This is the season of new beginnings, of making resolutions and sorting out how to keep them. My yoga teacher has a favorite story about a king that wanted his monkey to learn how to talk, and I think of it often especially this time of year.There once was an elderly king who had a pet monkey. The monkey was a fool. Even so, the king loved the creature and treated it royally. Early one morning the king called his minister and said: “Oh minister, I would like to be able to consult with my monkey. Go out and find me someone that can teach my monkey to talk. If you can’t do it, your head will be cut off.”So the minister traveled far and wide throughout the kingdom searching for someone to teach the king’s monkey to talk. He sought out animal trainers and scholars and consulted with linguists and lawyers. Each expert said that it is quite impossible to teach a monkey to speak. Finally he came upon the forest hut of a yogi who was sitting and chanting blissfully under a tree.

“The king will never chop off the head of this saint,” the minister thought. “I will take this yogi to the king and tell him that he can teach the monkey to talk. My head is certainly off the chopping block.”

The next day the minister presented the yogi to the king. “So, you will teach my monkey to talk,” the king said to the yogi. “You have until the end of the month.” The yogi examined the monkey carefully. Stroking his long beard he said: “I’ll need at least a year.”

“Wonderful”, said the king. “At the end of one year, if the monkey does not speak, I’ll chop off your head and the head of the minister as well.”

As they left the maharaja’s palace the yogi turned to the minister and said: “Why are you so morose?”

“What’s the use?” replied the minister. “We’re finished. It is impossible to teach a monkey to speak. The king might as well chop of our heads right now.”

“Don’t worry now, my son,” replied the yogi. “In one year’s time the king may die, the monkey may die or the monkey may speak.”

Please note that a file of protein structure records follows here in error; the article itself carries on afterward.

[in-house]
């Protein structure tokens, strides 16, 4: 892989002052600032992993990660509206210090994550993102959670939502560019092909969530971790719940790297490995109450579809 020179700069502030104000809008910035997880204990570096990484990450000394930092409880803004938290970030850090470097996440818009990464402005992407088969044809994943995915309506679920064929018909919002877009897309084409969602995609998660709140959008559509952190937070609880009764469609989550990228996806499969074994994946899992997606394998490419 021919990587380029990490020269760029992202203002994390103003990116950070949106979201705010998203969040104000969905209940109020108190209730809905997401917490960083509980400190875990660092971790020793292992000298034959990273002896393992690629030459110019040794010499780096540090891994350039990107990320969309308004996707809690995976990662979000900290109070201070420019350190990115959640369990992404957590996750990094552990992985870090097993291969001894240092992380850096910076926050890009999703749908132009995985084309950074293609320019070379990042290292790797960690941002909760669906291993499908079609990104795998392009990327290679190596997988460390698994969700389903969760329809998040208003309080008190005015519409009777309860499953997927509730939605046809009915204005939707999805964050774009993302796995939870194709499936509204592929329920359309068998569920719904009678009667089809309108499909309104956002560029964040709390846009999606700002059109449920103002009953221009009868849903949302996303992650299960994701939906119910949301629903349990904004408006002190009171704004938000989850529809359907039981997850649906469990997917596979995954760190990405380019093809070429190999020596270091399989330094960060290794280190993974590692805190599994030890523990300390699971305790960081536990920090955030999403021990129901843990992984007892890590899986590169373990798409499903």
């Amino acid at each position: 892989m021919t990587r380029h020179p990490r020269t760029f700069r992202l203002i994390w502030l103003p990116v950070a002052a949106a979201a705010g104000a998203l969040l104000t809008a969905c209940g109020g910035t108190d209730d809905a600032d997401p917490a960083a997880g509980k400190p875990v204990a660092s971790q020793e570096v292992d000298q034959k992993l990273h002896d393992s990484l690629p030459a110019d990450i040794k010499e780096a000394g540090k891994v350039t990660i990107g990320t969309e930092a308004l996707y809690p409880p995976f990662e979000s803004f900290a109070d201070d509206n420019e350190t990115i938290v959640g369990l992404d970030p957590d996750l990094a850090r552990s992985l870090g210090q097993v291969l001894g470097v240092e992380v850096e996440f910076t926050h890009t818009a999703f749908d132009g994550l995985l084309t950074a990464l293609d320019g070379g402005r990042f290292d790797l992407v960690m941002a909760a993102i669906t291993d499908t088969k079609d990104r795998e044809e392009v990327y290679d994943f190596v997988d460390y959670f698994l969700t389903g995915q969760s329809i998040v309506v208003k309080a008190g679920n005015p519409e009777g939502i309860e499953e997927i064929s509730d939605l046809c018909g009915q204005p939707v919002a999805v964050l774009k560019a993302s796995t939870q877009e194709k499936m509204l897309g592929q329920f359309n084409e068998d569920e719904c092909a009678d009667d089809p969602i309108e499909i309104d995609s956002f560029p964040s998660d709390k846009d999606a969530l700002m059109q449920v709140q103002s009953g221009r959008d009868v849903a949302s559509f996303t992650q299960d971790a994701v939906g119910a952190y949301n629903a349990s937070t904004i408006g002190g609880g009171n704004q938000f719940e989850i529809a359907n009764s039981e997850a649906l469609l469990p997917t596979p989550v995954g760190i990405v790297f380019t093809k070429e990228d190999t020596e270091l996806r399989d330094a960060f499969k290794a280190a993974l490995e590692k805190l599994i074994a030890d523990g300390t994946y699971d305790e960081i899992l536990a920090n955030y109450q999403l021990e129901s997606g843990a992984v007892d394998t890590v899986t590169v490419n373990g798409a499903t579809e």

In making resolutions I like to reflect upon the story of the king and his monkey and the premise of fresh starts. The new year can feel like a new beginning, a turning point that can bring with it the hope of a “new you.” Fresh starts can push us to change our behavior. They are a promising time to set resolutions. Sometimes, however, we can set the bar too high and our resolutions seem only to proffer false hope.

In fact, the whole process of goal setting is remarkably similar to the yoga journey.  Know the destination you hope for, but be open to all the possibilities that the journey affords you. In life and in our yoga practice it is impossible to predict the future with certainty. The unexpected can always happen and it is better to stay in the present.

There are times that we encounter adversity in our yoga practice, our interest may wane, a posture we once could do easily becomes difficult, or some resolution falls by the wayside. In these times it is important to remember why we are trying to consistently do yoga. Start anew by making a list for yourself of the benefits that you feel you receive from your dedication to it. If you find yourself in a rut and your interest is waning, try to bring a fresh outlook to it. Change the times that you practice. Try a new sequence. Add something new, a new movement or posture. Read a new book on spiritual practice.

When you do new things in your outer life, however small, they help us see ourselves in a new way. It is good to try to integrate the new into all aspects of our lives.

In moments of relapse,  it is important to remember the moral of our story and the premise of fresh starts. Each day brings with it many opportunities to put our imperfections aside, embrace what is creative within us, and start again with hope and confidence.


Quote of the Month


“In the beginning you have to make room for yoga in your daily life,  and give it the place that it deserves. But after some time, yoga itself will pull you up by the hair and make you do it. ”

Vanda Scaravelli